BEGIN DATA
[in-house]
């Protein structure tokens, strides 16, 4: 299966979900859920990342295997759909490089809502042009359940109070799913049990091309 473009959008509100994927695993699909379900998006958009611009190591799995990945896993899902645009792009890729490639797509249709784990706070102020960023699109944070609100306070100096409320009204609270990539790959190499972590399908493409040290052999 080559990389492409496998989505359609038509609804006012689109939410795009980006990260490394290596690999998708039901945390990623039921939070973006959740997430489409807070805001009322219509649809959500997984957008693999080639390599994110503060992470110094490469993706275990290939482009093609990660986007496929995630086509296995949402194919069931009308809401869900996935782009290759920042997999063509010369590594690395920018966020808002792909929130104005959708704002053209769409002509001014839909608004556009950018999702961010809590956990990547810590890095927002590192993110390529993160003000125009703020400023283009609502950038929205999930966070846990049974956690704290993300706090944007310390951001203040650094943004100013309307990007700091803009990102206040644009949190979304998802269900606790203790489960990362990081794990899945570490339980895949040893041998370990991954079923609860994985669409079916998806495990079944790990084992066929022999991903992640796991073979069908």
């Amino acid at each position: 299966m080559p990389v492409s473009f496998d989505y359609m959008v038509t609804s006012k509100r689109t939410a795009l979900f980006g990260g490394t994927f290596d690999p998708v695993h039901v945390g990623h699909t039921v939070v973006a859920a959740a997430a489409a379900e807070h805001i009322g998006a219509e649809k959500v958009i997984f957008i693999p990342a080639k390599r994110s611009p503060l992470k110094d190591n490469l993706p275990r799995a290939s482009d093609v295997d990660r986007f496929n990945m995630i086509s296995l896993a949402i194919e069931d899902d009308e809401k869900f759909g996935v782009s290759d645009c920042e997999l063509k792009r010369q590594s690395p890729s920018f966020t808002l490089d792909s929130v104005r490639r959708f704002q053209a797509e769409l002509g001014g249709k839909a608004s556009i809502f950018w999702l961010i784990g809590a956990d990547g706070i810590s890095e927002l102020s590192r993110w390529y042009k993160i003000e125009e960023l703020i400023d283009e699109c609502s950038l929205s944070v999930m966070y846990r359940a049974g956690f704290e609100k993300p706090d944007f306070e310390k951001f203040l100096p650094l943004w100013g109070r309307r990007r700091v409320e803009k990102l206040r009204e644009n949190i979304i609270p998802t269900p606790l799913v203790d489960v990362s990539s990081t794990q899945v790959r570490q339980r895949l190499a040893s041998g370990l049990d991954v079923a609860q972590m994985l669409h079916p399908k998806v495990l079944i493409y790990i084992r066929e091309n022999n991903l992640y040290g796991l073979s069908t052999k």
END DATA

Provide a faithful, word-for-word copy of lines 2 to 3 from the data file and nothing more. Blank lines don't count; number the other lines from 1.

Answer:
């Protein structure tokens, strides 16, 4: 299966979900859920990342295997759909490089809502042009359940109070799913049990091309 473009959008509100994927695993699909379900998006958009611009190591799995990945896993899902645009792009890729490639797509249709784990706070102020960023699109944070609100306070100096409320009204609270990539790959190499972590399908493409040290052999 080559990389492409496998989505359609038509609804006012689109939410795009980006990260490394290596690999998708039901945390990623039921939070973006959740997430489409807070805001009322219509649809959500997984957008693999080639390599994110503060992470110094490469993706275990290939482009093609990660986007496929995630086509296995949402194919069931009308809401869900996935782009290759920042997999063509010369590594690395920018966020808002792909929130104005959708704002053209769409002509001014839909608004556009950018999702961010809590956990990547810590890095927002590192993110390529993160003000125009703020400023283009609502950038929205999930966070846990049974956690704290993300706090944007310390951001203040650094943004100013309307990007700091803009990102206040644009949190979304998802269900606790203790489960990362990081794990899945570490339980895949040893041998370990991954079923609860994985669409079916998806495990079944790990084992066929022999991903992640796991073979069908």
């Amino acid at each position: 299966m080559p990389v492409s473009f496998d989505y359609m959008v038509t609804s006012k509100r689109t939410a795009l979900f980006g990260g490394t994927f290596d690999p998708v695993h039901v945390g990623h699909t039921v939070v973006a859920a959740a997430a489409a379900e807070h805001i009322g998006a219509e649809k959500v958009i997984f957008i693999p990342a080639k390599r994110s611009p503060l992470k110094d190591n490469l993706p275990r799995a290939s482009d093609v295997d990660r986007f496929n990945m995630i086509s296995l896993a949402i194919e069931d899902d009308e809401k869900f759909g996935v782009s290759d645009c920042e997999l063509k792009r010369q590594s690395p890729s920018f966020t808002l490089d792909s929130v104005r490639r959708f704002q053209a797509e769409l002509g001014g249709k839909a608004s556009i809502f950018w999702l961010i784990g809590a956990d990547g706070i810590s890095e927002l102020s590192r993110w390529y042009k993160i003000e125009e960023l703020i400023d283009e699109c609502s950038l929205s944070v999930m966070y846990r359940a049974g956690f704290e609100k993300p706090d944007f306070e310390k951001f203040l100096p650094l943004w100013g109070r309307r990007r700091v409320e803009k990102l206040r009204e644009n949190i979304i609270p998802t269900p606790l799913v203790d489960v990362s990539s990081t794990q899945v790959r570490q339980r895949l190499a040893s041998g370990l049990d991954v079923a609860q972590m994985l669409h079916p399908k998806v495990l079944i493409y790990i084992r066929e091309n022999n991903l992640y040290g796991l073979s069908t052999k």